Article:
Brian Tamanaha’s post over at Balkanization entitled ‘Blood on the Hands of the State’ has sparked quite a bit of controversy. Professor Tamanaha argues that 1) He does not love his state and 2) States are on the decline in favor of…something else.
When I first read Professor Tamanaha’s post, I was inclined to disagree. I still am. Its hard for me to criticize his argument because he ultimately said very little of substance. He presented arguments (and a few controversial statements like ‘I Don’t Love My Country”) and offered very, very slim analysis to explain why we should all look forward to his utopia. I know Balkanization doesn’t impose word limits on its writers so I find his lack of explanation inexcusable. Regardless of why he wrote so little, he still makes a few arguments just seem silly.
First of all, the ‘state’ will always exist. Professor Tamanaha argues that the development of states is a recent development and I challenge him to find an extended period of human history that did not involve some sort of governmental organization. From Egyptian Pharoh’s who enslaved their people to Liberian leaders who slaughtered their people, governments have been the driving force in history in almost every circumstance. It is important to remember that a government is nothing except a group of citizens who claim governance over other citizens. When I refer to a government, I am referring that select group. Here is what he said:
Many contemporary political theorists write about the evident decline of states in this age of globalization. States are losing power at the top by subjecting themselves to transnational entities (EU, WTO), while internally dividing into smaller units (Sandy’s observations). States have already lost a great deal of power in economic affairs. Even internal policing, one of the original missions of the state, is giving over to private security, or acceding to urban pockets with uncontrolled anarchy or vigilante community enforcement of order.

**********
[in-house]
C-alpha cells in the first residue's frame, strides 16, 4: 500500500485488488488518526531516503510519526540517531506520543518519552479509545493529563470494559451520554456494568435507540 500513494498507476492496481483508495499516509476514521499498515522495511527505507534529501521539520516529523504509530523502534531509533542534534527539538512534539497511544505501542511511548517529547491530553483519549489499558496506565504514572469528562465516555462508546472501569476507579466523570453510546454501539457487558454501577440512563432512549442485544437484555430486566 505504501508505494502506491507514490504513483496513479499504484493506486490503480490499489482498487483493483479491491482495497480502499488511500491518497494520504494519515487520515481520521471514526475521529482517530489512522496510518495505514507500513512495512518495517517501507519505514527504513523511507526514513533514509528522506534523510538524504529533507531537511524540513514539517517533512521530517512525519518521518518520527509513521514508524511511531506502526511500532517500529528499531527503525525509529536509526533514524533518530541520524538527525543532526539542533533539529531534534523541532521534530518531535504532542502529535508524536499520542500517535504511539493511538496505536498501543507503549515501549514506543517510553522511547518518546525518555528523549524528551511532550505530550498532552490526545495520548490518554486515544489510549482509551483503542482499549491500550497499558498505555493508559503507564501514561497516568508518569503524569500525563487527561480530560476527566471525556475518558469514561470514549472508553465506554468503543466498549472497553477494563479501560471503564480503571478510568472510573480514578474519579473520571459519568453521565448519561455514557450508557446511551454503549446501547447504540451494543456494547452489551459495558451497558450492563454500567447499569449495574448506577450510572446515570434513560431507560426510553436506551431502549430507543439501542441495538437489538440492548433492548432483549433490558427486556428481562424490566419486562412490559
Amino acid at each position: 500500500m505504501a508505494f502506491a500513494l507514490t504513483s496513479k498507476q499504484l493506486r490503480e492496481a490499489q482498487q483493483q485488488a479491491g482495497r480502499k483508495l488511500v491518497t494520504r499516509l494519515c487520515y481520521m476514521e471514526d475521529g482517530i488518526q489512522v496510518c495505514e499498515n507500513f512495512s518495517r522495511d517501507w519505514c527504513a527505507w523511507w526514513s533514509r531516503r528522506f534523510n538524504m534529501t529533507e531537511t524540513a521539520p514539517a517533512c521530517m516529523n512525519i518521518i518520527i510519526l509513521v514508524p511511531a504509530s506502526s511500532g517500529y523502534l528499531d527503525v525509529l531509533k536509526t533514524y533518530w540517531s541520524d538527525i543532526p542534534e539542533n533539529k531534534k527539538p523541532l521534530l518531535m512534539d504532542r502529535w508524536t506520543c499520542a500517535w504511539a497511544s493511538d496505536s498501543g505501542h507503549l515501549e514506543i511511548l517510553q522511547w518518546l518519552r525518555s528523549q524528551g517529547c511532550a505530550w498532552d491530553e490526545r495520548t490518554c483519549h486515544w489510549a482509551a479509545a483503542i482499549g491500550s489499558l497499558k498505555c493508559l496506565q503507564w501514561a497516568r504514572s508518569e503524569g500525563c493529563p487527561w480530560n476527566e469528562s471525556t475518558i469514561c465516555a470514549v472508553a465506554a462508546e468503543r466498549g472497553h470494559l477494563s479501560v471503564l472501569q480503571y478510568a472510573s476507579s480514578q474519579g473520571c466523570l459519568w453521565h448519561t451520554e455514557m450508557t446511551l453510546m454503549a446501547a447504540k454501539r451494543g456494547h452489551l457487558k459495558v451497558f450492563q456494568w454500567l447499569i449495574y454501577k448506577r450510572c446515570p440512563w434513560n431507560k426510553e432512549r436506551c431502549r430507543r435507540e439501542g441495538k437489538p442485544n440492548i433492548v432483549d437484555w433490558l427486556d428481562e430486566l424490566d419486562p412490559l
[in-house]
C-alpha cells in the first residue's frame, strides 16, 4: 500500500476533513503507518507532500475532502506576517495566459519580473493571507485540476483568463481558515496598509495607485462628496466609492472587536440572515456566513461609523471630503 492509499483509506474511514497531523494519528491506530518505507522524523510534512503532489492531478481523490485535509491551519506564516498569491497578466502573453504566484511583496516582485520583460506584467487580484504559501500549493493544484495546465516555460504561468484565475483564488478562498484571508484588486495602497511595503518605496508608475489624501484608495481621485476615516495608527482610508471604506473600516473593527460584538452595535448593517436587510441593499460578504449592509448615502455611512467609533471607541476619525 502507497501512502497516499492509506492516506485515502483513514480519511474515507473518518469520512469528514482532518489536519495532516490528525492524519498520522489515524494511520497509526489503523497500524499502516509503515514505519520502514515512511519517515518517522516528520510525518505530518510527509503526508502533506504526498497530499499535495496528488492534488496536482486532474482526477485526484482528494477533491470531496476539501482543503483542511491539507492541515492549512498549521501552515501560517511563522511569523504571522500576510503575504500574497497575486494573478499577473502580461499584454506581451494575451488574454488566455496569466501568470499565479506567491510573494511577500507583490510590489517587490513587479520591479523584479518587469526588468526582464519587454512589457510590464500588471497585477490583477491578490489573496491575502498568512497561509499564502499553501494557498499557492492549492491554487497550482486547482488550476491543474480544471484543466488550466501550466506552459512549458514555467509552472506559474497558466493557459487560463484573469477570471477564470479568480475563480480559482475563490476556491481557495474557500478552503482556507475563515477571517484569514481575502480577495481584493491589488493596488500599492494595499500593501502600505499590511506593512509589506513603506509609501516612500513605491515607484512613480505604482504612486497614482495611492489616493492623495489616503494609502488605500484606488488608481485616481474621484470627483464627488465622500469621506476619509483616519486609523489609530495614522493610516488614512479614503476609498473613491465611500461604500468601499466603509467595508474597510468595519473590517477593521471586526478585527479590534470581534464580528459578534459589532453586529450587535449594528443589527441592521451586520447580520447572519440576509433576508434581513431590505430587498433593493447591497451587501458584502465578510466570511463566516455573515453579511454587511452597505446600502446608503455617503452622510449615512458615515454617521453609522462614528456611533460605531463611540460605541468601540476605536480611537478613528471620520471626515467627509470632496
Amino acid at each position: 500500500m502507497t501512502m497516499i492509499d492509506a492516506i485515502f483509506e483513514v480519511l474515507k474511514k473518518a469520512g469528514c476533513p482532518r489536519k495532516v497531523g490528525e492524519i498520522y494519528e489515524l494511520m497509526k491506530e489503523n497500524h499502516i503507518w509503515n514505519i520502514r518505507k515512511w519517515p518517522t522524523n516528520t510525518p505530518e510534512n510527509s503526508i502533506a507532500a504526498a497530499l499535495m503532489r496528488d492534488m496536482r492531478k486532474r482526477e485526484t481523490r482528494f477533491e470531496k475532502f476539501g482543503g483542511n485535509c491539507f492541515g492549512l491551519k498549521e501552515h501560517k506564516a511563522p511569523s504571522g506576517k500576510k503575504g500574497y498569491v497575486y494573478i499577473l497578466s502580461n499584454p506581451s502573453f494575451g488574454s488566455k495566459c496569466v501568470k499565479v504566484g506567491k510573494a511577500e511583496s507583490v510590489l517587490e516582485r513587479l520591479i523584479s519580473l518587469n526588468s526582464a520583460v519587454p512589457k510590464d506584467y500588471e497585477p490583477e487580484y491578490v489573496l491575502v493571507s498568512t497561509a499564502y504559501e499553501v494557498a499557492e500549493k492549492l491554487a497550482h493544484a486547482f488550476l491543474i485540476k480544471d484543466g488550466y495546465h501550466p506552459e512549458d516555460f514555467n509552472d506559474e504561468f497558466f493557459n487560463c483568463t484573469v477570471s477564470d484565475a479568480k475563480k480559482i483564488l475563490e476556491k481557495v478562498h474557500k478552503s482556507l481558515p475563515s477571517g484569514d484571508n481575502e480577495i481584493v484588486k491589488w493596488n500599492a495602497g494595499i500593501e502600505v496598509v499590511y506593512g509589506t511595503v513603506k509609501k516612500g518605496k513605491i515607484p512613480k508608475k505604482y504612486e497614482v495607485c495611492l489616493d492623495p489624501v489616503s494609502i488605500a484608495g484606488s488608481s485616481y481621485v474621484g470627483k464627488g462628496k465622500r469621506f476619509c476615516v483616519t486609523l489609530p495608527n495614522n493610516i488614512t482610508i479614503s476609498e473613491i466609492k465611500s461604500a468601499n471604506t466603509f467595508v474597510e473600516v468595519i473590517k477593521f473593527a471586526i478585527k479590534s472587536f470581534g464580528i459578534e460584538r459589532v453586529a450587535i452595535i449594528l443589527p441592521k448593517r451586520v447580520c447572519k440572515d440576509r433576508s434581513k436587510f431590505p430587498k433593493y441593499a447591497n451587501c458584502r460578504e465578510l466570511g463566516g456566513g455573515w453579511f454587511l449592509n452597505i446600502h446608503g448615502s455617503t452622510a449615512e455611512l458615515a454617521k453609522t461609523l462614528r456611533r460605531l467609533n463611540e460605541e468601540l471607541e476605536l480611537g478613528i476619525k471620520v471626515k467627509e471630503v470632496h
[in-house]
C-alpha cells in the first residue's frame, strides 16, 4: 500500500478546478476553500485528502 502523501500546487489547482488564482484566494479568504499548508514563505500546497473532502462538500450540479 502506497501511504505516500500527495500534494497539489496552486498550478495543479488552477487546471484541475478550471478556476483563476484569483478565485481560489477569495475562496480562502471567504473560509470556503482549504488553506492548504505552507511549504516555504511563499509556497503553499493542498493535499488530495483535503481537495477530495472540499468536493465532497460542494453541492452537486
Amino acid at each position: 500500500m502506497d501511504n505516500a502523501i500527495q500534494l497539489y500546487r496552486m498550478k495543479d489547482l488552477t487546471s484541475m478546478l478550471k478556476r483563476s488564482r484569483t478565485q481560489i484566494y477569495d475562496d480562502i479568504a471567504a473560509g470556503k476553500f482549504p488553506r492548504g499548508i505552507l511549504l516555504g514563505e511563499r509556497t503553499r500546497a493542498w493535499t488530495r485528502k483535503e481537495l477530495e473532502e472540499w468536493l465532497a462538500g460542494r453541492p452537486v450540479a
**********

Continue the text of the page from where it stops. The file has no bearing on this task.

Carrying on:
I guess there is some semblance of the truth to those claim. Nations have been giving an increasingly large amount of power to international organizations (see: EU) and those organizations are getting more responsibility over more important matters. The result of this shift is not the decline of government, but instead an increase in bureaucracy. As we add more organizations to the alphabet soup, we add more groups who are vying for power. As more organizations are added, each is going to reach for more power over the things under and around it. Even if our current model of inter-state relations fades in favor of a multi-national concept, the idea of an immeasurably small cross-section of society making decisions for the masses will remain wholly intact for quite some time.